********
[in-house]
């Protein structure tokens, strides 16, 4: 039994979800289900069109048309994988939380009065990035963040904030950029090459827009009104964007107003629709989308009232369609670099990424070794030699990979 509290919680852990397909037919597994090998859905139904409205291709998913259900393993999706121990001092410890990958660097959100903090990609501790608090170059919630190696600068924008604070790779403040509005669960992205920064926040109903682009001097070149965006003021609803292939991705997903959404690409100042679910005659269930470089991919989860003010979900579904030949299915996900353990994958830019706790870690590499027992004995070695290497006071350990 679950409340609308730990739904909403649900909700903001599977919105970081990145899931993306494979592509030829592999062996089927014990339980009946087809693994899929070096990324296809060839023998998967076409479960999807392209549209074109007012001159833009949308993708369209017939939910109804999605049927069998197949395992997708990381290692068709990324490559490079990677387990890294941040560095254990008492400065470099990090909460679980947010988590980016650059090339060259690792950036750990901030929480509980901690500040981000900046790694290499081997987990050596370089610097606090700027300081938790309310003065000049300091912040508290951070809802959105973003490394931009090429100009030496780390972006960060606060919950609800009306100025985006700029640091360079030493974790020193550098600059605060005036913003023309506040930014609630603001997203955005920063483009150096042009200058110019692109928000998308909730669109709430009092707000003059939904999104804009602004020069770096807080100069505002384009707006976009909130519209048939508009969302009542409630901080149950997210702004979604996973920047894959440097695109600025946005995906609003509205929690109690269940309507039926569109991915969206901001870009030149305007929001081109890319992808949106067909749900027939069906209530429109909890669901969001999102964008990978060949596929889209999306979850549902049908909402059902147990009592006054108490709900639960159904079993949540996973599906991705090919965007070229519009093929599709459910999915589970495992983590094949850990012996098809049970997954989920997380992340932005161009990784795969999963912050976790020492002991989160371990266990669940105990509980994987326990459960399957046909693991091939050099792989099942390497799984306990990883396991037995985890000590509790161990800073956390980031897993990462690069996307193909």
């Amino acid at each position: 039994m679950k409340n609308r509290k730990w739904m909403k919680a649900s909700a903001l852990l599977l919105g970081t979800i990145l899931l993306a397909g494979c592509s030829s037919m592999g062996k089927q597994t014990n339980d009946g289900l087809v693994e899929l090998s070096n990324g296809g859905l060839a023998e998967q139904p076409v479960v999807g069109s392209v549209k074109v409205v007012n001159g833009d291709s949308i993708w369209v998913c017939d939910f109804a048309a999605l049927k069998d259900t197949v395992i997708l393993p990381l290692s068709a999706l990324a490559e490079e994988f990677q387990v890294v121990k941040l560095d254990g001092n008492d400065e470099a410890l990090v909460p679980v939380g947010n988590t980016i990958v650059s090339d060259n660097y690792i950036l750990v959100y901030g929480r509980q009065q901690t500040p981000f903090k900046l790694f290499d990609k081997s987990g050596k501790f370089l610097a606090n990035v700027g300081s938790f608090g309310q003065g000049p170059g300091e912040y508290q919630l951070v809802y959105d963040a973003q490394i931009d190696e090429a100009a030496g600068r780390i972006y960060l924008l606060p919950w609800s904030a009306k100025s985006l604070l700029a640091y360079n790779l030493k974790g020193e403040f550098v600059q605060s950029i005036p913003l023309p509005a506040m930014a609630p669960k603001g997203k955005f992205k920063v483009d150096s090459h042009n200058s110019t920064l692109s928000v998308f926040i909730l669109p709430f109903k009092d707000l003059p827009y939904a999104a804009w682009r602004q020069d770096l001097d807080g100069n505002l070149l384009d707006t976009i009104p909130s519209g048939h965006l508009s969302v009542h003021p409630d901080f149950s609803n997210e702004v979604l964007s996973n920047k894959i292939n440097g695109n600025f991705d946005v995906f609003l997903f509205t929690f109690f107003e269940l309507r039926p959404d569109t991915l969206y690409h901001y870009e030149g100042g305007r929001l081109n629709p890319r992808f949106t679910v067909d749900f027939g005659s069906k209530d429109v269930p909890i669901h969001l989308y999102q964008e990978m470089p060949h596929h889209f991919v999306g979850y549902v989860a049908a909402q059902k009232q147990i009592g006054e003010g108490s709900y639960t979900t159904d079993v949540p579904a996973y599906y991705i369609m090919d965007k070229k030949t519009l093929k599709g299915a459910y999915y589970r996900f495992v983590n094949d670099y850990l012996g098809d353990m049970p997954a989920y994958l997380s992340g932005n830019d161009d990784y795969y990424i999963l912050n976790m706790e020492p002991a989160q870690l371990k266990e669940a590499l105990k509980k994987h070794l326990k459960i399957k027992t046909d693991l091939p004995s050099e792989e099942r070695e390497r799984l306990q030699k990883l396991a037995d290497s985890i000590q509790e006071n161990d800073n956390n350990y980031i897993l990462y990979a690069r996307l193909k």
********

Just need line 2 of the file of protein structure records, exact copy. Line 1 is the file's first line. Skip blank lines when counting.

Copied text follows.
């Protein structure tokens, strides 16, 4: 039994979800289900069109048309994988939380009065990035963040904030950029090459827009009104964007107003629709989308009232369609670099990424070794030699990979 509290919680852990397909037919597994090998859905139904409205291709998913259900393993999706121990001092410890990958660097959100903090990609501790608090170059919630190696600068924008604070790779403040509005669960992205920064926040109903682009001097070149965006003021609803292939991705997903959404690409100042679910005659269930470089991919989860003010979900579904030949299915996900353990994958830019706790870690590499027992004995070695290497006071350990 679950409340609308730990739904909403649900909700903001599977919105970081990145899931993306494979592509030829592999062996089927014990339980009946087809693994899929070096990324296809060839023998998967076409479960999807392209549209074109007012001159833009949308993708369209017939939910109804999605049927069998197949395992997708990381290692068709990324490559490079990677387990890294941040560095254990008492400065470099990090909460679980947010988590980016650059090339060259690792950036750990901030929480509980901690500040981000900046790694290499081997987990050596370089610097606090700027300081938790309310003065000049300091912040508290951070809802959105973003490394931009090429100009030496780390972006960060606060919950609800009306100025985006700029640091360079030493974790020193550098600059605060005036913003023309506040930014609630603001997203955005920063483009150096042009200058110019692109928000998308909730669109709430009092707000003059939904999104804009602004020069770096807080100069505002384009707006976009909130519209048939508009969302009542409630901080149950997210702004979604996973920047894959440097695109600025946005995906609003509205929690109690269940309507039926569109991915969206901001870009030149305007929001081109890319992808949106067909749900027939069906209530429109909890669901969001999102964008990978060949596929889209999306979850549902049908909402059902147990009592006054108490709900639960159904079993949540996973599906991705090919965007070229519009093929599709459910999915589970495992983590094949850990012996098809049970997954989920997380992340932005161009990784795969999963912050976790020492002991989160371990266990669940105990509980994987326990459960399957046909693991091939050099792989099942390497799984306990990883396991037995985890000590509790161990800073956390980031897993990462690069996307193909």